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Tuesday, 27 May 2014

Newzbin: "unlawful means" conspiracy claim upheld

Twentieth Century Fox Film Corporation and other companies v Harris and others [2014] EWHC 1568 (Ch), a Chancery Division for England and Wales decision of Mr Justice Barling a couple of weeks ago, is the latest (will it be the last?) bit of the Newzbin saga to hit the British courts.

All of the claimant companies, members of the Motion Picture Association of America, owned copyright in many films and television programmes. These proceedings arose from two earlier actions -- Newzbin 1 and Newzbin 2,  on which see this Katpost here.  Newzbin 1 was a copyright claim concerning the operation of a website by Newzbin Ltd for the purpose of making unlawful copies of copyright works available to its users, in which the court held that there had been extensive infringement of the claimants' copyrights.  Newzbin 2 involved the 'reincarnation' of the offending website as a similar website operating outside the jurisdiction. Here the court made an order requiring the major UK internet service providers to take steps to prevent subscriber access to the reborn site. The claimants, having become increasingly convinced that Harris, the first defendant, was actively involved in the operation of the later website, brought proceedings against him and persons and companies linked to him. According to the claimants:
(i) between mid-December 2009 and the end of November 2012 Harris had been the driving force behind mass deliberate infringements of the claimants’ copyrights;  
(ii) the various corporate defendants were Harris's corporate creatures, being owned and/or controlled by him, and  
(iii) he had used those companies for the purposes of channelling to himself or for his benefit the revenues earned from those infringing activities, as well as for syphoning off funds from Newzbin and thwarting the claimants’ ability to recover costs and compensation for the infringement by Newzbin of their copyrights, the entitlement to which had been established by the earlier proceedings.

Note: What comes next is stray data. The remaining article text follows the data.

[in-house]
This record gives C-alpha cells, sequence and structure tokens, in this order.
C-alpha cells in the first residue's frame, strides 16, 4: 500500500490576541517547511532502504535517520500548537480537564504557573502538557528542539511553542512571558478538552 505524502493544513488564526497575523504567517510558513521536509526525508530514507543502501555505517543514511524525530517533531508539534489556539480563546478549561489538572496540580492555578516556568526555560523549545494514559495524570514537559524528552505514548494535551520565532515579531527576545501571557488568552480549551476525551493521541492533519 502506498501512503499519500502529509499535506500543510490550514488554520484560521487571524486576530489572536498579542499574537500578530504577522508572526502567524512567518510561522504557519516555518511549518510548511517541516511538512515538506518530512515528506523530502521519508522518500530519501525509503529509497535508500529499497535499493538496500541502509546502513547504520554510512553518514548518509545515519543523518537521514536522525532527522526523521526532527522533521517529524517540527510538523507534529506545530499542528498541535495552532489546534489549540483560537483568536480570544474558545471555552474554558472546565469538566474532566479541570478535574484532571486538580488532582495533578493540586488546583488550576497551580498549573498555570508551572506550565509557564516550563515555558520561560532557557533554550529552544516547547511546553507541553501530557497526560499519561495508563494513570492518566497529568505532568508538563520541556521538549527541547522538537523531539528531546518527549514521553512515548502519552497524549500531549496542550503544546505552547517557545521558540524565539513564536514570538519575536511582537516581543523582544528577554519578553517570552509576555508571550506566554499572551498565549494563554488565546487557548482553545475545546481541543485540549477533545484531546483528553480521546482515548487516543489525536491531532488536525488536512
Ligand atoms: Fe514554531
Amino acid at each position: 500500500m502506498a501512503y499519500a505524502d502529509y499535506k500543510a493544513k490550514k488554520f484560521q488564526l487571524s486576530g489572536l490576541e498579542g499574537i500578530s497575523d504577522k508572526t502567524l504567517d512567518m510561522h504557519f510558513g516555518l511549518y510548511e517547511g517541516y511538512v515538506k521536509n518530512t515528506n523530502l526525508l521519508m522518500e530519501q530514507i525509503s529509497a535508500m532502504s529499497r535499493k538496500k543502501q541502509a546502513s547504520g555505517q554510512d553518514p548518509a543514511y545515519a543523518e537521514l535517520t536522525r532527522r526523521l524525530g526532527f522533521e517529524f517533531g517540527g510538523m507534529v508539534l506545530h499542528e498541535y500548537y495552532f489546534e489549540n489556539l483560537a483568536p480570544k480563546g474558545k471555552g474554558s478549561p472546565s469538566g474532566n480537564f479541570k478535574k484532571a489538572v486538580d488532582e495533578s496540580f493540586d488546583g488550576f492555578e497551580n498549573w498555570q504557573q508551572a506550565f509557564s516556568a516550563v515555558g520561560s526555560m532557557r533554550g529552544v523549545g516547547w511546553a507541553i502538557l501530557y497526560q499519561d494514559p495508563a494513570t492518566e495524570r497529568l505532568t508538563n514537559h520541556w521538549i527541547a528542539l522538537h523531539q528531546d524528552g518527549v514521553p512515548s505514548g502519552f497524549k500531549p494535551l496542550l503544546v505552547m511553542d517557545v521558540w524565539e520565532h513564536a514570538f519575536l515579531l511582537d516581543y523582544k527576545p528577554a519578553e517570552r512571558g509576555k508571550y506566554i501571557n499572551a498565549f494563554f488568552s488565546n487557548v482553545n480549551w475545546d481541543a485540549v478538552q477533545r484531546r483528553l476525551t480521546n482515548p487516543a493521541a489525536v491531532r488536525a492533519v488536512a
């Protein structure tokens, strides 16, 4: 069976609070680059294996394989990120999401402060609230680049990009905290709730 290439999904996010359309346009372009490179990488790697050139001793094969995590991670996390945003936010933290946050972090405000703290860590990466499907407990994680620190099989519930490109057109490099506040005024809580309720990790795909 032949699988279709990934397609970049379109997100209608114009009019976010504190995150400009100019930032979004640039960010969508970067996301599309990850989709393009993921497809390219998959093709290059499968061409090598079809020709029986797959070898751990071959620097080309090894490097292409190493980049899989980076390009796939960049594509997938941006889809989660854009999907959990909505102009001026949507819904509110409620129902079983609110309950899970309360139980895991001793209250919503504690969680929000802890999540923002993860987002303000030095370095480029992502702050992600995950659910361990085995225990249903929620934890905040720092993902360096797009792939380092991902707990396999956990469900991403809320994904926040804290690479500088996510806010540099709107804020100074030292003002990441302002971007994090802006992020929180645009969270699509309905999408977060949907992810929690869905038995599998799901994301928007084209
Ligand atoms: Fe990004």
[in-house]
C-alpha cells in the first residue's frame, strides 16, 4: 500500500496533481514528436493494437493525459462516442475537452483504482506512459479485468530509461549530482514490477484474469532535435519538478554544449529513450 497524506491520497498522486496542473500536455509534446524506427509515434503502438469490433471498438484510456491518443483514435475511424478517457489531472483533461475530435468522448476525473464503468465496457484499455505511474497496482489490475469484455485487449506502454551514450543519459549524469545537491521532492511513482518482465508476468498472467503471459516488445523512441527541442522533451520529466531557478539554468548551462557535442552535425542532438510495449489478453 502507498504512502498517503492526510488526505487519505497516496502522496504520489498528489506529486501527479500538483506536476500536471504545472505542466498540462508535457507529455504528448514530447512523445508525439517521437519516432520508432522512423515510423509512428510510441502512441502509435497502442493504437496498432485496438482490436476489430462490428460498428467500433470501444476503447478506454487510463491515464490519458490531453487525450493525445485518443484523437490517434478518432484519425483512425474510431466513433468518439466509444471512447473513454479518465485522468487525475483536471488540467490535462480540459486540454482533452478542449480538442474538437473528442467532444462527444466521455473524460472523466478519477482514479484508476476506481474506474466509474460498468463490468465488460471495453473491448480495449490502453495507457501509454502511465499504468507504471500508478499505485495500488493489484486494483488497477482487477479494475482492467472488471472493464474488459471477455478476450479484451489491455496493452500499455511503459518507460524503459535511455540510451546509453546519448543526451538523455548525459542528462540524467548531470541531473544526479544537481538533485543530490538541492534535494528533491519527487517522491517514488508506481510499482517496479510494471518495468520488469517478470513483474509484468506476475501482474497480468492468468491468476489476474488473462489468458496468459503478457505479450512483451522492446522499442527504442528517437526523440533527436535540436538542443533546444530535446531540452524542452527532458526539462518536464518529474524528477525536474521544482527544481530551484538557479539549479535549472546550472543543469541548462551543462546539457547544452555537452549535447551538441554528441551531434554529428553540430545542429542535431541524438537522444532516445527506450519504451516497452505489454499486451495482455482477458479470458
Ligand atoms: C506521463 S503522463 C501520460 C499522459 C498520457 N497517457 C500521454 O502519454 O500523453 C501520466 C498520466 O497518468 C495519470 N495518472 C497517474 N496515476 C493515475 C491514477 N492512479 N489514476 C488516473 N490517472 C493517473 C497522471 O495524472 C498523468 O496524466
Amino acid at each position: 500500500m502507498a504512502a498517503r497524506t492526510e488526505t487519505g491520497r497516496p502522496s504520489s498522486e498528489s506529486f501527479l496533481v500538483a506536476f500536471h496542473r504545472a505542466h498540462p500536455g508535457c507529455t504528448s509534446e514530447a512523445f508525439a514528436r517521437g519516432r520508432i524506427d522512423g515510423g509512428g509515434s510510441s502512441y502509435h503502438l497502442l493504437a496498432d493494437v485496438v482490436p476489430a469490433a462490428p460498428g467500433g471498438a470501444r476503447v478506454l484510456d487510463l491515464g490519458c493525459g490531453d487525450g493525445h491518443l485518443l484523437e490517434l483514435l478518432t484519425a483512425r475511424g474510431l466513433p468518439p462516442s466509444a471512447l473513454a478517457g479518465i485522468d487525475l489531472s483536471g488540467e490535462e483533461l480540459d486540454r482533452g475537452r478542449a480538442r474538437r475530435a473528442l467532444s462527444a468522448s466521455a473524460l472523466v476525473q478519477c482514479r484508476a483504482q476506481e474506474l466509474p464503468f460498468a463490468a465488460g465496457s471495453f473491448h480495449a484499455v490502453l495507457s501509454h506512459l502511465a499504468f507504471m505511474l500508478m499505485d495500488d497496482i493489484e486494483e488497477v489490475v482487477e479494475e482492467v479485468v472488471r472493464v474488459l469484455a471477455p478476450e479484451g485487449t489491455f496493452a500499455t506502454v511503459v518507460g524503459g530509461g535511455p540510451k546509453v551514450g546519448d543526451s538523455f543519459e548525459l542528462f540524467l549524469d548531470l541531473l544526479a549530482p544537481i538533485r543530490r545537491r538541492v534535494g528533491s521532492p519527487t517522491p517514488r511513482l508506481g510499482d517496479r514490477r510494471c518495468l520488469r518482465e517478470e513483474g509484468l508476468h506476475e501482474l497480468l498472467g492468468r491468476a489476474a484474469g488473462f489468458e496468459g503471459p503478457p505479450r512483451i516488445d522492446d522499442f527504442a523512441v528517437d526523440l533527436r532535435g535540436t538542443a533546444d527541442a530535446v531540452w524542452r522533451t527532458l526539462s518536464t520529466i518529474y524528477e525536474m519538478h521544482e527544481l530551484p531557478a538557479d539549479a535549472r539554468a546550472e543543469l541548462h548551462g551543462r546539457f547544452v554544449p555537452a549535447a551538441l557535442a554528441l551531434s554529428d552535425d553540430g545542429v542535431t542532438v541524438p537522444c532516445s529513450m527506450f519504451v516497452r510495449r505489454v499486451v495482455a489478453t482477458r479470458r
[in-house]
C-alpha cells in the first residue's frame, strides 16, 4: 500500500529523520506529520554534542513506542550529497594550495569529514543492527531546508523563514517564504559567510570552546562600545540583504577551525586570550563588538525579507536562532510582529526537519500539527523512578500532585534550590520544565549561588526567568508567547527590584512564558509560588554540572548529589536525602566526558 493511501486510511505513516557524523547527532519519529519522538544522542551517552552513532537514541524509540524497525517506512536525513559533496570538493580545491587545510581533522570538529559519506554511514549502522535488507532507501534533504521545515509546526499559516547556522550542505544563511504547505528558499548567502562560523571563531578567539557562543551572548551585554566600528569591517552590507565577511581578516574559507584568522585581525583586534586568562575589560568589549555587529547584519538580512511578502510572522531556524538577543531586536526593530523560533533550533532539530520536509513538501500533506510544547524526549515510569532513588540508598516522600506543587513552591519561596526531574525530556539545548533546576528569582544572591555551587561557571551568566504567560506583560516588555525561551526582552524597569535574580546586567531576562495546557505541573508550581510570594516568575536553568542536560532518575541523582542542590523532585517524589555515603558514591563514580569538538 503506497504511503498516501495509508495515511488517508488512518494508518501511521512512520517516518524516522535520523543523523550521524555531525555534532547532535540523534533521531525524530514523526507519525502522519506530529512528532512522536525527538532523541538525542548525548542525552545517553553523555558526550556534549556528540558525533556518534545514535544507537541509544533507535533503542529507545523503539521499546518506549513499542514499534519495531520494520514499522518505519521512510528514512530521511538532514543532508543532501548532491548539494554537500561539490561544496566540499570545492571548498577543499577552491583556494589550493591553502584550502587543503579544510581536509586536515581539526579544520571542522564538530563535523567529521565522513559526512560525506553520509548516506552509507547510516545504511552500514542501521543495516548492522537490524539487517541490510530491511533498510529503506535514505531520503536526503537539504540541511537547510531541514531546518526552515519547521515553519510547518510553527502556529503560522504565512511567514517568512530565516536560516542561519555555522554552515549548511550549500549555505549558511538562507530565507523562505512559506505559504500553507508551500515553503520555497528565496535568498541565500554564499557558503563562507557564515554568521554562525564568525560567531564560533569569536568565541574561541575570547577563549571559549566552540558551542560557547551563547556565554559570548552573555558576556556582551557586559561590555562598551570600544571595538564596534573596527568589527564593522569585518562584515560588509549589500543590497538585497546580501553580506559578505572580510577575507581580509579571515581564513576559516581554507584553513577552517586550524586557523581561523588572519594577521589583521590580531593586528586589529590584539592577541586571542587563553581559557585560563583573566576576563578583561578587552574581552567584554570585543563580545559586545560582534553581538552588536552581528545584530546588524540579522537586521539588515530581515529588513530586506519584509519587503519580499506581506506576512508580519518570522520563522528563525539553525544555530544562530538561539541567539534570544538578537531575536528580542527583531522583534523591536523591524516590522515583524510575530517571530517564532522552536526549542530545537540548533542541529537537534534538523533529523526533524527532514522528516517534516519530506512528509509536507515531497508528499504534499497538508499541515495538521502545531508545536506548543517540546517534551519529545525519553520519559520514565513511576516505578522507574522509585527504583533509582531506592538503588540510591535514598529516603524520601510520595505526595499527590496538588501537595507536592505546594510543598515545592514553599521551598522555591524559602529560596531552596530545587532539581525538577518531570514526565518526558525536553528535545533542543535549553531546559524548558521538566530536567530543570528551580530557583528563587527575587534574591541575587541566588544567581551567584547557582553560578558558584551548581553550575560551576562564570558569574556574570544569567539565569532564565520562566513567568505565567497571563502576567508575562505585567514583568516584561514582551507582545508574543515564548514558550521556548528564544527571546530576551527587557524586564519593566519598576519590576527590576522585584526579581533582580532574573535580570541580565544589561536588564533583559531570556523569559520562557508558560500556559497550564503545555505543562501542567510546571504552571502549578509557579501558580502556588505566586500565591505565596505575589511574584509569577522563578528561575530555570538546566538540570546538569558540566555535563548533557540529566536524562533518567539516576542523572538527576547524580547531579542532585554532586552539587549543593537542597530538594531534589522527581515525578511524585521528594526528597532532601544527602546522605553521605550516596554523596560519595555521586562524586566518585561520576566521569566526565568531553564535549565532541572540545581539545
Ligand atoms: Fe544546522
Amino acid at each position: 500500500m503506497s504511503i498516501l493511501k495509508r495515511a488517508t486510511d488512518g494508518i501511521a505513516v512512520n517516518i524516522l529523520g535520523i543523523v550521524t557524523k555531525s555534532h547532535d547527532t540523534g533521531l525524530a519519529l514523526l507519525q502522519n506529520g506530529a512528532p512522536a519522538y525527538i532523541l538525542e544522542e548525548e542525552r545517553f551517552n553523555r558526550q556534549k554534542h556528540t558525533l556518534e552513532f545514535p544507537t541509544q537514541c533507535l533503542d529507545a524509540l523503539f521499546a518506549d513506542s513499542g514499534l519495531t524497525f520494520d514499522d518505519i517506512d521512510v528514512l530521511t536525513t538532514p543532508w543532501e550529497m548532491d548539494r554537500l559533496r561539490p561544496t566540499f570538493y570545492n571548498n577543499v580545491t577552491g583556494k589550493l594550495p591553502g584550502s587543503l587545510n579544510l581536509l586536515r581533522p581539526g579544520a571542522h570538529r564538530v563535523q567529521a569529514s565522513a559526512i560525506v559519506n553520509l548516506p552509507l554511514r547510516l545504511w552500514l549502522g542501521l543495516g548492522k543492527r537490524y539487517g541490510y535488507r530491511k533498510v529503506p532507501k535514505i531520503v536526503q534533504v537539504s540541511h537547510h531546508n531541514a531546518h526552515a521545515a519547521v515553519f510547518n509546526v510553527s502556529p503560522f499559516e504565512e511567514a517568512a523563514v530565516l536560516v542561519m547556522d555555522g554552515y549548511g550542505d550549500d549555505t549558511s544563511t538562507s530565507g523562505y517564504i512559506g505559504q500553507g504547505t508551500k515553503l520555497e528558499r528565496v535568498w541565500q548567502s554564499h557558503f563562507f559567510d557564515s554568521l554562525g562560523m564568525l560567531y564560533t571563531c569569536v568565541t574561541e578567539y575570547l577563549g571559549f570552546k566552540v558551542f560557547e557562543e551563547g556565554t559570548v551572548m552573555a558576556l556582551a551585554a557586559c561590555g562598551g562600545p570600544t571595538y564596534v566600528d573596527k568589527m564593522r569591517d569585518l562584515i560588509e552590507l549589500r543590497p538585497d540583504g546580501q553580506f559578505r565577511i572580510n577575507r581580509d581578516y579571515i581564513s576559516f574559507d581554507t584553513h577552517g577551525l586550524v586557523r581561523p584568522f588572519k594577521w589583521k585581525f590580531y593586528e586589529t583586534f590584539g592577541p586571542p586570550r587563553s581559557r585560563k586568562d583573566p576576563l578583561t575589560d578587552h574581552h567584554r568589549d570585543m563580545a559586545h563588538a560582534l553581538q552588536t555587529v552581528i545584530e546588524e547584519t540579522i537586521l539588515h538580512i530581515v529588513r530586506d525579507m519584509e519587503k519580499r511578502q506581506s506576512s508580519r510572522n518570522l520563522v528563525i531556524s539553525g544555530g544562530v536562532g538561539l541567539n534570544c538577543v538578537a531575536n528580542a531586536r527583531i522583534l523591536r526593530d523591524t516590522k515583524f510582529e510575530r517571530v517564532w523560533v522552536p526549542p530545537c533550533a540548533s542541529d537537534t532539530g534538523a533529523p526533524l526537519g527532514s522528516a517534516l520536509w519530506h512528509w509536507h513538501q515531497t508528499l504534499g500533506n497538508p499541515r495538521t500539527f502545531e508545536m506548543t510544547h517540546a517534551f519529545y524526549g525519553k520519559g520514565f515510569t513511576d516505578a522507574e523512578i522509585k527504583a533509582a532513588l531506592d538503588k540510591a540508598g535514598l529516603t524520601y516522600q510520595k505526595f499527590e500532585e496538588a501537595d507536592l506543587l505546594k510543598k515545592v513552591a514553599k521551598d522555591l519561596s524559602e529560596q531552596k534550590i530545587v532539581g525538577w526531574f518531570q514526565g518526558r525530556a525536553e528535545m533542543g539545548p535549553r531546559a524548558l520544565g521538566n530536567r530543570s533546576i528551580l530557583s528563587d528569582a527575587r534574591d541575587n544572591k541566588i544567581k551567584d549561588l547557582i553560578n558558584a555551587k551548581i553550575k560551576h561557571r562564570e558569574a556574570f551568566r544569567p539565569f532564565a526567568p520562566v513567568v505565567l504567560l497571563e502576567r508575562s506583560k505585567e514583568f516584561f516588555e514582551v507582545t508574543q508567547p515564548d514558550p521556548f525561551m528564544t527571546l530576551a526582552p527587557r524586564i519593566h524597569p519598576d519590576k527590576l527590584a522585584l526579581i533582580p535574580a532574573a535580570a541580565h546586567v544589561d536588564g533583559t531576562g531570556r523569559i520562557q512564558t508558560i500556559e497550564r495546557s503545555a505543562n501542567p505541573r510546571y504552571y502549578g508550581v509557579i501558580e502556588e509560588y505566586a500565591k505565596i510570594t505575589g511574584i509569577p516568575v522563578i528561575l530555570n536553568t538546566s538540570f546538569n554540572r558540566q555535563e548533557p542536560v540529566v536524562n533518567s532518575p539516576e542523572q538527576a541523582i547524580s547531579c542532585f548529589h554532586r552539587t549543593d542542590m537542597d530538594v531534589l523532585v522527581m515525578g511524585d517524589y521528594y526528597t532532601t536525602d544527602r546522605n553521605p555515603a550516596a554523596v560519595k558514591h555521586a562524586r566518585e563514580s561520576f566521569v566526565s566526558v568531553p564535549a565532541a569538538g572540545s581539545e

According to Harris and the other defendants:
(i) although Harris had been the sole director and owner of Newzbin from December 2009 to May 2010, he had no intention to infringe copyright and did not believe that infringing activity was occurring until the first Newzbin judgment;

(ii) Harris had had nothing to do with the setting up or running the Newzbin2 website, which had been operated by hackers who had stolen data from the Newzbin1 website in order to do so and

(iii) there had been no conspiracy between the defendants.
What's more, argued Harris, in making him a party to the proceedings, the claimants were re-litigating matters against a new defendant whom they ought to have joined in the original trial and this was an abuse of process.

Barling J allowed the film companies' claim.

(i) There was no evidence from which it could be properly concluded that there had been sufficient material available to the claimants in Newzbin 1 and Newzbin 2 to justify holding that they ought reasonably to have joined Harris as a defendant in Newzbin 1 at any stage and there was no substance in the argument that commencing these proceedings against Harris was an abuse of process.

(ii) Harris was a joint tortfeasor with Newzbin in respect of the Newzbin 1 copyright infringing operations. He also masterminded and directed all Newzbin's actions in the period in question, including those that had been found to constitute infringing conduct. If ever there was a clear case of a company director intending, procuring and sharing a common design to commit an infringement with the company, this was it. Much the same applied to Newzbin 2, where he was either the sole tortfeasor or a joint tortfeasor.

(iii) All four elements required for an "unlawful means" conspiracy had been made out. These were (i) a combination of two or more persons; (ii) to take action which was unlawful in itself; (iii) with the intention of causing damage to a third party; and (iv) damage being caused to the third party.

Barling J's judgment is 178 paragraphs long,

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